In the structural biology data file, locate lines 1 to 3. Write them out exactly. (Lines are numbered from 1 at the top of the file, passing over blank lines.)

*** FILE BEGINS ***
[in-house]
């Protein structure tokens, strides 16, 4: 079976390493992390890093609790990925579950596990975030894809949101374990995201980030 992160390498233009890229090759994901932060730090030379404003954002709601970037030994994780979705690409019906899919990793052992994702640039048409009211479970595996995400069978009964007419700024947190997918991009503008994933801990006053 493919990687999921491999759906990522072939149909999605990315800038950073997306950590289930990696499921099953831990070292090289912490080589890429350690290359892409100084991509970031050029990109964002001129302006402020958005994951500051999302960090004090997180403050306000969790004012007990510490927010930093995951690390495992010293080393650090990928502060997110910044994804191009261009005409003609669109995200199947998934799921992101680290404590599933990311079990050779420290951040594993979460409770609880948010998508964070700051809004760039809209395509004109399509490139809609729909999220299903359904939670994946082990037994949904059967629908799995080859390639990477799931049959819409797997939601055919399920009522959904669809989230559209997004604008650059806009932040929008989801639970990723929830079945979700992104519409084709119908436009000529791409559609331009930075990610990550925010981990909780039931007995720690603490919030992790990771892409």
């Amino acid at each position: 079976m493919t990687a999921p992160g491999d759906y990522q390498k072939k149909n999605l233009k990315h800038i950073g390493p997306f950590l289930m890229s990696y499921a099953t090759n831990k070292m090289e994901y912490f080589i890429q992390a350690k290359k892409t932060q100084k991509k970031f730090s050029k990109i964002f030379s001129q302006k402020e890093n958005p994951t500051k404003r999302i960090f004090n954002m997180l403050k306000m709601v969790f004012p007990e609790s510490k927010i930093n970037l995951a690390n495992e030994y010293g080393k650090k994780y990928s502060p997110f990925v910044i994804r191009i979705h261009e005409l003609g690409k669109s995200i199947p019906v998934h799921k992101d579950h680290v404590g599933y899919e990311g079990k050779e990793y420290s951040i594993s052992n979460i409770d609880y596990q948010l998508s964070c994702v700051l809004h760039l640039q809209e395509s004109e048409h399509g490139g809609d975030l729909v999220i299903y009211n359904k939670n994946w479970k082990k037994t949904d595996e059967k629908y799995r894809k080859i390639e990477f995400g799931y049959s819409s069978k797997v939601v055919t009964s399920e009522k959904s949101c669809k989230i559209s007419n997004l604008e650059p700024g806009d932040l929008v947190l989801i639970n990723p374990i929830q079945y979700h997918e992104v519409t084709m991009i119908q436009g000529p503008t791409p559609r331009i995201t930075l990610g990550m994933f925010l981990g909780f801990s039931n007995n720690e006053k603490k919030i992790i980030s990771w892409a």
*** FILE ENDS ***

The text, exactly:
[in-house]
């Protein structure tokens, strides 16, 4: 079976390493992390890093609790990925579950596990975030894809949101374990995201980030 992160390498233009890229090759994901932060730090030379404003954002709601970037030994994780979705690409019906899919990793052992994702640039048409009211479970595996995400069978009964007419700024947190997918991009503008994933801990006053 493919990687999921491999759906990522072939149909999605990315800038950073997306950590289930990696499921099953831990070292090289912490080589890429350690290359892409100084991509970031050029990109964002001129302006402020958005994951500051999302960090004090997180403050306000969790004012007990510490927010930093995951690390495992010293080393650090990928502060997110910044994804191009261009005409003609669109995200199947998934799921992101680290404590599933990311079990050779420290951040594993979460409770609880948010998508964070700051809004760039809209395509004109399509490139809609729909999220299903359904939670994946082990037994949904059967629908799995080859390639990477799931049959819409797997939601055919399920009522959904669809989230559209997004604008650059806009932040929008989801639970990723929830079945979700992104519409084709119908436009000529791409559609331009930075990610990550925010981990909780039931007995720690603490919030992790990771892409």
């Amino acid at each position: 079976m493919t990687a999921p992160g491999d759906y990522q390498k072939k149909n999605l233009k990315h800038i950073g390493p997306f950590l289930m890229s990696y499921a099953t090759n831990k070292m090289e994901y912490f080589i890429q992390a350690k290359k892409t932060q100084k991509k970031f730090s050029k990109i964002f030379s001129q302006k402020e890093n958005p994951t500051k404003r999302i960090f004090n954002m997180l403050k306000m709601v969790f004012p007990e609790s510490k927010i930093n970037l995951a690390n495992e030994y010293g080393k650090k994780y990928s502060p997110f990925v910044i994804r191009i979705h261009e005409l003609g690409k669109s995200i199947p019906v998934h799921k992101d579950h680290v404590g599933y899919e990311g079990k050779e990793y420290s951040i594993s052992n979460i409770d609880y596990q948010l998508s964070c994702v700051l809004h760039l640039q809209e395509s004109e048409h399509g490139g809609d975030l729909v999220i299903y009211n359904k939670n994946w479970k082990k037994t949904d595996e059967k629908y799995r894809k080859i390639e990477f995400g799931y049959s819409s069978k797997v939601v055919t009964s399920e009522k959904s949101c669809k989230i559209s007419n997004l604008e650059p700024g806009d932040l929008v947190l989801i639970n990723p374990i929830q079945y979700h997918e992104v519409t084709m991009i119908q436009g000529p503008t791409p559609r331009i995201t930075l990610g990550m994933f925010l981990g909780f801990s039931n007995n720690e006053k603490k919030i992790i980030s990771w892409a």